Maximizing Your Live Fire Practice: Make Every Shot Count

A steady diet of dryfire at-home practice is an excellent way to save money on ammo and
engrain proper muscle memory and shooting form.
However, sometimes you just NEED to send some live rounds downrange!
Let’s be honest, spending an afternoon clanging some steel or punching holes in paper at the
range is something we all love to do. But sadly ammo prices aren’t getting any cheaper and
your shooting budget might not be as big as it used to be!
Fear not! Because we’ve got four surefire methods to maximize your time at the range and
make every precious shot count when you’re doing some live fire practice.

Shoot Rimfire
If your ammo budget is razor thin, then utilizing a rimfire pistol or rifle is unquestionably the
cheapest option out there. Sure, .22 LR ammo might not be as cheap as it used to be, but it’s
still considerably less expensive than centerfire rounds.
Using rimfire ammo also helps maintain the marksmanship fundamentals you’ve been working
on with LASR Dynamic Dryfire. Rimfire rounds have virtually no recoil and this lets shooters
focus completely on their trigger squeeze without having to worry about imminent wrist pain (I’m
looking at you 40 S&W).
Although shooting a rimfire handgun isn’t exactly equivalent to practicing with your favorite
centerfire EDC pistol, it’s a whole lot better than not shooting at all and still lets you get real
rounds downrange.

Don’t Load Your Magazines to Capacity
This is a trick that I don’t hear a lot of people talking about and it needs to become more
mainstream if you’re looking to conserve ammo at the range, and that is to not load your
magazines to capacity.

Not only does this make your ammo last longer, but it also lets you utilize more time at the
range. Let me explain!
Your standard Glock 17 magazine holds a total of 17 rounds, while your standard box of 9mm
ammo has 50 rounds in it. That means if you only bring one box of 9mm to blast through, you’ll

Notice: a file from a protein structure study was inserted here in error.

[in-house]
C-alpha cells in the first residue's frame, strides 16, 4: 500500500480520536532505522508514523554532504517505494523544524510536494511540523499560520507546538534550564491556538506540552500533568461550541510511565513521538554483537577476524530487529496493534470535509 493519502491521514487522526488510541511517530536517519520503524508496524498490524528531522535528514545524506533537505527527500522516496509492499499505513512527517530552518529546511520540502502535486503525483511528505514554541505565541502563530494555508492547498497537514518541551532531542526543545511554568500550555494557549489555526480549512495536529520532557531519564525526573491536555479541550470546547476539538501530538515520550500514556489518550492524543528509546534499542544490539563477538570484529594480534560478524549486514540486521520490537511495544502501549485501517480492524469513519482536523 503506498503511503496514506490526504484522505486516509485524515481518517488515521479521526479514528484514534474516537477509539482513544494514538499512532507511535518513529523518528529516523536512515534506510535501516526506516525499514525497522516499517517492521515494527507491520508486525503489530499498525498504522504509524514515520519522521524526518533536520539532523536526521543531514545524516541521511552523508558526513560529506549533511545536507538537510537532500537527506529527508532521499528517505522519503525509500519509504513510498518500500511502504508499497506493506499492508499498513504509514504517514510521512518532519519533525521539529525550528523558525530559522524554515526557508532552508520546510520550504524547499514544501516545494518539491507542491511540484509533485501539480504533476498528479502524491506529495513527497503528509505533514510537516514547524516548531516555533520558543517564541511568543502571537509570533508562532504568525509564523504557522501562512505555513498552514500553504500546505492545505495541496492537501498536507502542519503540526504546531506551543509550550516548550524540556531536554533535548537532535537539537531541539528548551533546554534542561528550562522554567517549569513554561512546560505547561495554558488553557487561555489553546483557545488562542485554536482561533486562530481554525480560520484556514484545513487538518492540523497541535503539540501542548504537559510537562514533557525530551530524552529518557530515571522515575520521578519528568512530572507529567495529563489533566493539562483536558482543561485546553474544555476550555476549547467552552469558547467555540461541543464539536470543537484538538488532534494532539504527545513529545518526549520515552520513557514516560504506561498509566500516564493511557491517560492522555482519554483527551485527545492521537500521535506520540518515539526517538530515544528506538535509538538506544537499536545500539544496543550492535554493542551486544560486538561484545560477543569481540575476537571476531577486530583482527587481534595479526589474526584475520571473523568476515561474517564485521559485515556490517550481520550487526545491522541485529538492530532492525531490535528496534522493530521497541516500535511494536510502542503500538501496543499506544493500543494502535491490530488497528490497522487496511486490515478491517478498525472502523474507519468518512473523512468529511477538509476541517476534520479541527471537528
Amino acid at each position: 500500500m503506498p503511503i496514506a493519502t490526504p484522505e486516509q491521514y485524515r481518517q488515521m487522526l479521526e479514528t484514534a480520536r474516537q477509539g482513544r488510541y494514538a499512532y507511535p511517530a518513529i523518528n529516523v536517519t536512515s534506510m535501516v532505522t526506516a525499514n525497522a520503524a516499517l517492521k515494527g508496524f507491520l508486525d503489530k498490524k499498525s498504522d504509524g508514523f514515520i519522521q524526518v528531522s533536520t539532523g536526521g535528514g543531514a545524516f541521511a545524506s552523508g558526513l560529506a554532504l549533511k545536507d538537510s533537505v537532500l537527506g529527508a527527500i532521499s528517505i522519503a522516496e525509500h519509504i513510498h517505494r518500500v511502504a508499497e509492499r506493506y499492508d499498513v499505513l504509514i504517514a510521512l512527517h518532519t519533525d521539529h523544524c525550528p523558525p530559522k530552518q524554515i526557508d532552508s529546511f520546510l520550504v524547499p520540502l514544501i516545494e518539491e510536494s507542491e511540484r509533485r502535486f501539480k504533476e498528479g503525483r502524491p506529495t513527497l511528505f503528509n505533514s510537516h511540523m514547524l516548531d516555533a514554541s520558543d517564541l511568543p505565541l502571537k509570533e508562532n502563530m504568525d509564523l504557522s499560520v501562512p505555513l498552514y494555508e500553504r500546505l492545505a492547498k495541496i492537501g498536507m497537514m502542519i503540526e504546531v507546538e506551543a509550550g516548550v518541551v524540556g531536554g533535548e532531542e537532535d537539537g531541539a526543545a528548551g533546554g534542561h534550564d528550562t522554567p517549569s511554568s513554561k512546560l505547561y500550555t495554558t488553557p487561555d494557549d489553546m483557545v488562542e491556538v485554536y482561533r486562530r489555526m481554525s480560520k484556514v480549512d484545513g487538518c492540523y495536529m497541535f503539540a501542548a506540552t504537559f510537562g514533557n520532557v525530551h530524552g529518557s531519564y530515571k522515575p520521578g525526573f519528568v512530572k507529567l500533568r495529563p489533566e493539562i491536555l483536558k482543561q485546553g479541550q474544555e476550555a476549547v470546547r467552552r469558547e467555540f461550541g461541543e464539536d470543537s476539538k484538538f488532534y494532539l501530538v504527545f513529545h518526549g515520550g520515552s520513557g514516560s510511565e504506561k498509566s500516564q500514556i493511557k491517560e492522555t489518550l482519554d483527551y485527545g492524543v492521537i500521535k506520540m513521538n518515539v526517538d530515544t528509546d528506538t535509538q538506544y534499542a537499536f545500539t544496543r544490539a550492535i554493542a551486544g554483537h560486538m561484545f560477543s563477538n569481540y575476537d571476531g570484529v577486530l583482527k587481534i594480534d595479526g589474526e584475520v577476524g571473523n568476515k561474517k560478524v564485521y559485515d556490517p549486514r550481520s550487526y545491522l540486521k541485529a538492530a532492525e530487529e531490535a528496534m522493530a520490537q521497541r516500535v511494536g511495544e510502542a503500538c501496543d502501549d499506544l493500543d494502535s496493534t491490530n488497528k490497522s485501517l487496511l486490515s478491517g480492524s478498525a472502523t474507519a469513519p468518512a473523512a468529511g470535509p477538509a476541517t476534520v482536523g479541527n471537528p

get a total of 2.5 full mags worth of range time. That’s not much if you ask me!
Now if you instead load 10 rounds into your mags, that means you’ll get 5 mags worth of fire,
which sounds a lot better to me.
Here’s the thing, most ranges will charge you for the full hour of time regardless if you shoot for
10 minutes or 50 minutes. Might as well get as much use of that range time as possible if you
ask me (because you’ve paid for it!)
Not only does this tactic help extend your time at the range, it also helps you stretch your ammo
a bit further and makes you stop and analyze how you are shooting and what adjustments you
need to make.

Take Your Time
Listen, I love a good mag dump just like any other red-blooded, 2 nd Amendment-loving
American. Seeing how fast you can pull the trigger is always fun, there’s no denying that.
However, unless you’re as accurate and experienced a shooter as Jerry Miculek, mag dumps
only serve for determining how fast you can empty a magazine into the general direction of a
target. Furthermore, they throw fundamentals to the wind and can be counterproductive to
becoming a more accurate and consistent marksman.
Many ranges prohibit rapid fire as well, so unless you want to draw the ire of the RSO, it’s
probably best to leave the mag dumps for Call of Duty.
Instead, when you’re at the range, take your time between shots and try to focus on your
breathing, trigger squeeze, and front sight focus.
Not only does taking your time increase the amount of practice you get by maximizing each
shot, but it also allows you to analyze how you’re shooting and what aspects you need to focus
on more during your dryfire practice at home.

Use Smaller Targets

One of my favorite movies growing up was the Mel Gibson movie, The Patriot. It’s set back in
1776 and chronicles how Gibson’s character, Benjamin Martin, fights through the Revolutionary
In one scene, he has to rescue his eldest son from the Red Coats and enlists his two younger
sons to help him. Moments leading up to the ambush, Martin recites one of the key tenets of
marksmanship, “Aim small, miss small”.
One of the best ways you can really hone in your focus and increase your accuracy is by
shooting smaller targets during all of your range sessions.
It’s easy to fool yourself into thinking you’re a crack shot when you are unloading shot after shot
into the center mass of a police silhouette target at 5 yards. Sure, you were slinging shots all
over the 7 and 8 rings, but that’s good enough for self-defense, right?
Not if you want to improve your accuracy it isn’t!
Do yourself a favor and leave the IPSC and NRA B27 targets for competitive speed shooters
and get yourself some smaller bullseye targets for range work. Smaller targets force you to slow
down your shots and focus on the fundamentals of proper trigger control and sight alignment.
This will reinforce good shooting habits and make you a more accurate shooter in the long run.

Parting Shots
There’s no denying that dryfire practice is an integral part of any training regimen. However, all
the dryfire in the world can’t completely acclimatize you to the effects of squeezing the trigger on
some live rounds.
Combining laser dryfire at home in conjunction with live rounds at the range is the absolute best
option for increasing your marksmanship skills.
Although the cost of range time may be increasing, by following the tips in this guide you can
maximize your time at the range without maxing out your bank account!

About the Author
Chris Dwulet is an avid competitive shooter and handloader. He’s also a principle writer for and runs their Ammunition Guides Podcast on YouTube